I get unbelievably excited about Christmas. I always have done. As a boy, I started the countdown in October, ticking off the days until Christmas, and sometimes scoring off a day in advance, just to try and hurry things along. It's not just the food, cards, presents, stockings, decorations, carols and spending time with friends and family that I enjoy. The anticipation of Christmas is what I love most.

One of my earliest memories is as a three-year-old, tumbling into my parents' bed with my older brother, and opening our stockings. The prospect of our own two small boys delving into their stockings and unwrapping their gifts makes me even more excited. Ruth and I got married at Christmas. It was a perfect winter day and we processed out to O Come All Ye Faithful. The trumpet descant was superb.

The wonder of Christmas was never limited to the 'temporal gifts' of the season (as fun as these are), but a profound sense that, to use CS Lewis's phrase in The Lion, The Witch and The Wardrobe, a deeper magic was at work. Something big was happening.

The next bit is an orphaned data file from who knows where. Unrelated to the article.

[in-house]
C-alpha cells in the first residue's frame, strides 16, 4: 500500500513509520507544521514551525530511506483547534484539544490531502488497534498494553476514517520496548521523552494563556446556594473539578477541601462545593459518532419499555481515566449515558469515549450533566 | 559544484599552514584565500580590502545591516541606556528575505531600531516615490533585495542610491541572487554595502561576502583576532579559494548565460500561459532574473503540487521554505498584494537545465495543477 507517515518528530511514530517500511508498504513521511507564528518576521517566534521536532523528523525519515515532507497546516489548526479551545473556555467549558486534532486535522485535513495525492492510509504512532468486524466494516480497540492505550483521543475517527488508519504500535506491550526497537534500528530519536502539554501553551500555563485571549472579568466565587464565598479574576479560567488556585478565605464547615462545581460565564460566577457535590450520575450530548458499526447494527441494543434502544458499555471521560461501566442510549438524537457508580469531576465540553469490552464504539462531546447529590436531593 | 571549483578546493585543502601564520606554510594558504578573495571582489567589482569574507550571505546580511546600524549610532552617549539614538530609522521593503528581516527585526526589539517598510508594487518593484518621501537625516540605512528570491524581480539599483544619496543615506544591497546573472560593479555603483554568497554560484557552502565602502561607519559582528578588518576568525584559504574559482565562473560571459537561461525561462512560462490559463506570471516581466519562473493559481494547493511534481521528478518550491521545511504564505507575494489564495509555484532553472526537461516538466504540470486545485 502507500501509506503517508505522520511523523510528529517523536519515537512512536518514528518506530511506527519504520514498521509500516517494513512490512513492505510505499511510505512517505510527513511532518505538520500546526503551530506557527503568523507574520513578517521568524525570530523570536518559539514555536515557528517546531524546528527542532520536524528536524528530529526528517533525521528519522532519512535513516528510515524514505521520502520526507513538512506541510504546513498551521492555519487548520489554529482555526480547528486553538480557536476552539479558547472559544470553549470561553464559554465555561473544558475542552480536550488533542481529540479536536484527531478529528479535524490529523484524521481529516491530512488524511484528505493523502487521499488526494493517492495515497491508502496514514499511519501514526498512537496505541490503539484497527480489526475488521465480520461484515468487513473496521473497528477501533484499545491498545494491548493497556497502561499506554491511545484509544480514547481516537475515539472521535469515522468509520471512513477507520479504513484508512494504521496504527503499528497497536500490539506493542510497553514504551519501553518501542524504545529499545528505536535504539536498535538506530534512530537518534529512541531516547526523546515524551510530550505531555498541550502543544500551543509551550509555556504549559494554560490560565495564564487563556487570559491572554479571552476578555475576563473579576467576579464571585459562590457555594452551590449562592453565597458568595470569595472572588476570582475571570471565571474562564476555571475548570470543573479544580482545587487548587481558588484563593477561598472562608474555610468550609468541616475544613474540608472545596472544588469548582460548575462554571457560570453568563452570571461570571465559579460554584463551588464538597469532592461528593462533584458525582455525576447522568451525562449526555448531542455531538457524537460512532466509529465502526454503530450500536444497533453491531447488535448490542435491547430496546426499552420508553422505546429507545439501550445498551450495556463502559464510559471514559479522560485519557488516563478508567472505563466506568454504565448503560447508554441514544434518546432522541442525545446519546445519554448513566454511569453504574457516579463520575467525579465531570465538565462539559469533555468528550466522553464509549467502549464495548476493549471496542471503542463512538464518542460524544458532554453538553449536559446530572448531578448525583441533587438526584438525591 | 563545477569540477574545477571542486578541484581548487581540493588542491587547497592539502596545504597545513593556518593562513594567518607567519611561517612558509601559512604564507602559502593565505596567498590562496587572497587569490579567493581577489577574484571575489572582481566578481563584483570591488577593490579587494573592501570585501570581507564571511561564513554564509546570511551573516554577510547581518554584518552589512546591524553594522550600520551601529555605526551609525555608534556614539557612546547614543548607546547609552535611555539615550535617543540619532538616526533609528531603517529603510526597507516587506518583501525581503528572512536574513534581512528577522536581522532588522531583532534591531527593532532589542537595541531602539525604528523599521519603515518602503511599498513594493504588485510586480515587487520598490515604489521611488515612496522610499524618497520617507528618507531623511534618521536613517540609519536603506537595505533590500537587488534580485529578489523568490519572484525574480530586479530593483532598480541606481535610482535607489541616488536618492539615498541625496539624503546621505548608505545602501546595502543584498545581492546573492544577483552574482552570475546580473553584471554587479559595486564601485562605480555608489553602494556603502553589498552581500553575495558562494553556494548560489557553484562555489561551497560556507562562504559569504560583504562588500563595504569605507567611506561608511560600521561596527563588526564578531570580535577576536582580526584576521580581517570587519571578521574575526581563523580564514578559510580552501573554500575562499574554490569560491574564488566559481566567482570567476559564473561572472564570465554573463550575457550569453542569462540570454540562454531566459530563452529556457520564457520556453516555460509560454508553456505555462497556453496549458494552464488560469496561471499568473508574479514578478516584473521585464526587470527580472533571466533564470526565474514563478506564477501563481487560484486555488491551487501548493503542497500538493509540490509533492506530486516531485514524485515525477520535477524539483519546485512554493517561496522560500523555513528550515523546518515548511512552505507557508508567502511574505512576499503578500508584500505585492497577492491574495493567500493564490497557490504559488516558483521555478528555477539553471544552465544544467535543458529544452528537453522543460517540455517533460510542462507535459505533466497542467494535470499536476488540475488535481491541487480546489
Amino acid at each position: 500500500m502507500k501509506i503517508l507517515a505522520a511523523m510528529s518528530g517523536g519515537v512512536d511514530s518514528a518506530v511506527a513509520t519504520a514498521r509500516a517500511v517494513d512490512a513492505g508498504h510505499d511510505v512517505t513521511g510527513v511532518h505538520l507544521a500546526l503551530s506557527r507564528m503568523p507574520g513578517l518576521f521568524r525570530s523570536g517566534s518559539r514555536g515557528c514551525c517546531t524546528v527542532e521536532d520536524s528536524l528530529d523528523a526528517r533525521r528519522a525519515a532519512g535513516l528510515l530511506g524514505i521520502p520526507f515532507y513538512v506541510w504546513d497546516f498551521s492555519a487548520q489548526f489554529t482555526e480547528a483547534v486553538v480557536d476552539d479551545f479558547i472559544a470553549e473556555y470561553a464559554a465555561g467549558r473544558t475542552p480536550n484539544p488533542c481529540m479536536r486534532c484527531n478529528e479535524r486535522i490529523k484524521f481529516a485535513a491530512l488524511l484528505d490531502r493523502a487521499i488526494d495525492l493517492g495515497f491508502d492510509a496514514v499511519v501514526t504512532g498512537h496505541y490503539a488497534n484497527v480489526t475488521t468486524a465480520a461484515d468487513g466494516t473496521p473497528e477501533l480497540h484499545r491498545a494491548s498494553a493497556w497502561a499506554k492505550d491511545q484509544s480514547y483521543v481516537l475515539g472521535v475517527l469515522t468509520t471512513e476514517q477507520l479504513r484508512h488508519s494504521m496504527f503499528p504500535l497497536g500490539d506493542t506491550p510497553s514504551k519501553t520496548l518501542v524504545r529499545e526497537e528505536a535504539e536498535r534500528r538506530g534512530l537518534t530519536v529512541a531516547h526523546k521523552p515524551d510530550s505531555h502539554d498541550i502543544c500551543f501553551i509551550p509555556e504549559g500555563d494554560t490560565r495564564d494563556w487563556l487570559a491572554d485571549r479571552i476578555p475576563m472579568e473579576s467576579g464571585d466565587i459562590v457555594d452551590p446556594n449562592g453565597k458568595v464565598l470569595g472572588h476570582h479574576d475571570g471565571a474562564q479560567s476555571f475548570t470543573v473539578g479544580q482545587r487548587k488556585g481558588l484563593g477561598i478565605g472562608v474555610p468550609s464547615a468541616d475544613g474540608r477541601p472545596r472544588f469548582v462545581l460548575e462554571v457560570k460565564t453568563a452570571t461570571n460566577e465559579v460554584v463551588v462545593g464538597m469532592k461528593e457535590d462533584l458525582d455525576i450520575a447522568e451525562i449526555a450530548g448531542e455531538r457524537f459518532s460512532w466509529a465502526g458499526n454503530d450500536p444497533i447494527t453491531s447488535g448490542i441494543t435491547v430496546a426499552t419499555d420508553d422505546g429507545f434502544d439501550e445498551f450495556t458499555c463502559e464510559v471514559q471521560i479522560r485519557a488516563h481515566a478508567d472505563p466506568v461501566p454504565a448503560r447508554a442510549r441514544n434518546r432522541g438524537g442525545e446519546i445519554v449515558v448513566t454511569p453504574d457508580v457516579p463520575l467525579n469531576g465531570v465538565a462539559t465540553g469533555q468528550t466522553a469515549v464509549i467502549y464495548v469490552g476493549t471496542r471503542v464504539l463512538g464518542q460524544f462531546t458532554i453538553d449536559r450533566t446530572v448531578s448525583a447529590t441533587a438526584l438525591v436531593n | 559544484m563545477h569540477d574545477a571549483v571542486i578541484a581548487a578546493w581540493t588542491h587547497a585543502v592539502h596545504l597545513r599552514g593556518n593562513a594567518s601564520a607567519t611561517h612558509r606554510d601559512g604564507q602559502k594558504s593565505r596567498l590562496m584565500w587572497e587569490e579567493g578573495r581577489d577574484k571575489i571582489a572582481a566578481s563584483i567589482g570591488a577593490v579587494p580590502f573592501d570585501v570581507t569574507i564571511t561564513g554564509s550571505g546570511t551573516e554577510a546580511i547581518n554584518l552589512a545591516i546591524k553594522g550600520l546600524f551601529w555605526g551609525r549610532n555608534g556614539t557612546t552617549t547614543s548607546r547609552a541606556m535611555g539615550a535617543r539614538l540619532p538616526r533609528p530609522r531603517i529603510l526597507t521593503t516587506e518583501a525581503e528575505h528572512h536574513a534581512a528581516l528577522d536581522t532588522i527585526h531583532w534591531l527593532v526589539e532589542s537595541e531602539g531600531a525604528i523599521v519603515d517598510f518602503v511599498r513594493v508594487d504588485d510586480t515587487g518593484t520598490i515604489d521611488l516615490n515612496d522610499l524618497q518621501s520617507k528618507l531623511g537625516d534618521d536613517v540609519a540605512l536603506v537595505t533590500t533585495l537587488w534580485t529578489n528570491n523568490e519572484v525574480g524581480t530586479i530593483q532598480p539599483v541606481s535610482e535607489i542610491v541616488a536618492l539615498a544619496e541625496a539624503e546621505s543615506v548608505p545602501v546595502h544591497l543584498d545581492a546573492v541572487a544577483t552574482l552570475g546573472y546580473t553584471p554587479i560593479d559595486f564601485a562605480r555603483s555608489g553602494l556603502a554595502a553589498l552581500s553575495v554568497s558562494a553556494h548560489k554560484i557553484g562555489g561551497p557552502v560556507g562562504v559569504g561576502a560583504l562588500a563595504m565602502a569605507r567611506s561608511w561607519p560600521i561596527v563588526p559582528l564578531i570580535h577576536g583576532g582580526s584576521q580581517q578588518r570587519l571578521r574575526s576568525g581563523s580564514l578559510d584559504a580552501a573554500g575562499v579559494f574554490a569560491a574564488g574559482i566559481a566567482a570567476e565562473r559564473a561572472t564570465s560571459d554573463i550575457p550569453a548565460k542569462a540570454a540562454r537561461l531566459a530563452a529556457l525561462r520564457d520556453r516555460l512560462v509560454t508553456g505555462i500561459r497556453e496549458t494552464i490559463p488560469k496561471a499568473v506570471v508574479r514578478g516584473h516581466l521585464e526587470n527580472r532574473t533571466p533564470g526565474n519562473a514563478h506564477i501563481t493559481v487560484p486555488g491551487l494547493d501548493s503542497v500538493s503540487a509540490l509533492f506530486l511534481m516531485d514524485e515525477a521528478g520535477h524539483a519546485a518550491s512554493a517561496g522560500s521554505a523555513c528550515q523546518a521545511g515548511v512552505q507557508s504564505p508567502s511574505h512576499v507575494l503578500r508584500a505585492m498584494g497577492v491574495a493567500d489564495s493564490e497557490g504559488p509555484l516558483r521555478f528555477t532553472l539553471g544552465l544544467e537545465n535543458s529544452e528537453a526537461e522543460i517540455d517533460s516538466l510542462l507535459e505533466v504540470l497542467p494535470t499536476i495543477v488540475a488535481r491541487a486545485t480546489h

Once in Royal David's City still brings me out in goose bumps. The sights, sounds and smells of Christmas were all signs, shadows or perhaps echoes, of something even better. God was on the move. It wasn't only that God was at work in the original Christmas story (at just the right time, according to Paul in his letter to the Romans (5:6)) but also active in our celebration of it. This sense was not simply, or even principally, cognitive. To quote The Troggs: "I feel it in my fingers, I feel it in my toes."

Of course, the excitement about Christmas is something that is highlighted by the gospels. Take Luke's gospel as one example. In response to the announcement of the angels that "a Saviour has been born to you", the shepherds can't wait to go to Bethlehem and "see this thing that has happened" (2:15). When they had seen Jesus, they spread the word and all who heard it were amazed (2:17).

And so, as we journey through advent, I am increasingly excited about Christmas. About the trappings, of course, but also by the tingling sense that God is on the move and, through the event of Christmas and its retelling, putting the world to rights.

Paul Woolley is executive director of charity at the Bible Society